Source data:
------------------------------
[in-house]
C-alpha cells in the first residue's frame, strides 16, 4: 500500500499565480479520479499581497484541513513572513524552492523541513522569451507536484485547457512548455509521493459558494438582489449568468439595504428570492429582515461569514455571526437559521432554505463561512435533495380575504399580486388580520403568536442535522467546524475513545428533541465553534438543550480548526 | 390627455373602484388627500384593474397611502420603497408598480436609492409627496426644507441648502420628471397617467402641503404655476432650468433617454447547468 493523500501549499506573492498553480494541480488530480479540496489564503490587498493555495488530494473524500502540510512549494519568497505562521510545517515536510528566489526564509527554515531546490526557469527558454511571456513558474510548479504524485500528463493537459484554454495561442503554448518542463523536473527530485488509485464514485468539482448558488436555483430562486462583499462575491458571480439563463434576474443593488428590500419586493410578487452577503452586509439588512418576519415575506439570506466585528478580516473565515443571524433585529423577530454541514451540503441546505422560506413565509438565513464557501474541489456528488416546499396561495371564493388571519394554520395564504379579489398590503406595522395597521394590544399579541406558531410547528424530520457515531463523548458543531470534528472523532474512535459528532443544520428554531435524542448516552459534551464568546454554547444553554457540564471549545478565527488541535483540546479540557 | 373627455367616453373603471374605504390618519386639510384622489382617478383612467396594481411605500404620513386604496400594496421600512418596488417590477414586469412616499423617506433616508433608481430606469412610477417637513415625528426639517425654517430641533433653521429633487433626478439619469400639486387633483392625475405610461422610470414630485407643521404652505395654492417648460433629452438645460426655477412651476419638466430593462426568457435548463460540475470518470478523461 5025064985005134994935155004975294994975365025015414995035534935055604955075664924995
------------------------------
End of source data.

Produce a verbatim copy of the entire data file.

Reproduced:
[in-house]
C-alpha cells in the first residue's frame, strides 16, 4: 500500500499565480479520479499581497484541513513572513524552492523541513522569451507536484485547457512548455509521493459558494438582489449568468439595504428570492429582515461569514455571526437559521432554505463561512435533495380575504399580486388580520403568536442535522467546524475513545428533541465553534438543550480548526 | 390627455373602484388627500384593474397611502420603497408598480436609492409627496426644507441648502420628471397617467402641503404655476432650468433617454447547468 493523500501549499506573492498553480494541480488530480479540496489564503490587498493555495488530494473524500502540510512549494519568497505562521510545517515536510528566489526564509527554515531546490526557469527558454511571456513558474510548479504524485500528463493537459484554454495561442503554448518542463523536473527530485488509485464514485468539482448558488436555483430562486462583499462575491458571480439563463434576474443593488428590500419586493410578487452577503452586509439588512418576519415575506439570506466585528478580516473565515443571524433585529423577530454541514451540503441546505422560506413565509438565513464557501474541489456528488416546499396561495371564493388571519394554520395564504379579489398590503406595522395597521394590544399579541406558531410547528424530520457515531463523548458543531470534528472523532474512535459528532443544520428554531435524542448516552459534551464568546454554547444553554457540564471549545478565527488541535483540546479540557 | 373627455367616453373603471374605504390618519386639510384622489382617478383612467396594481411605500404620513386604496400594496421600512418596488417590477414586469412616499423617506433616508433608481430606469412610477417637513415625528426639517425654517430641533433653521429633487433626478439619469400639486387633483392625475405610461422610470414630485407643521404652505395654492417648460433629452438645460426655477412651476419638466430593462426568457435548463460540475470518470478523461 5025064985005134994935155004975294994975365025015414995035534935055604955075664924995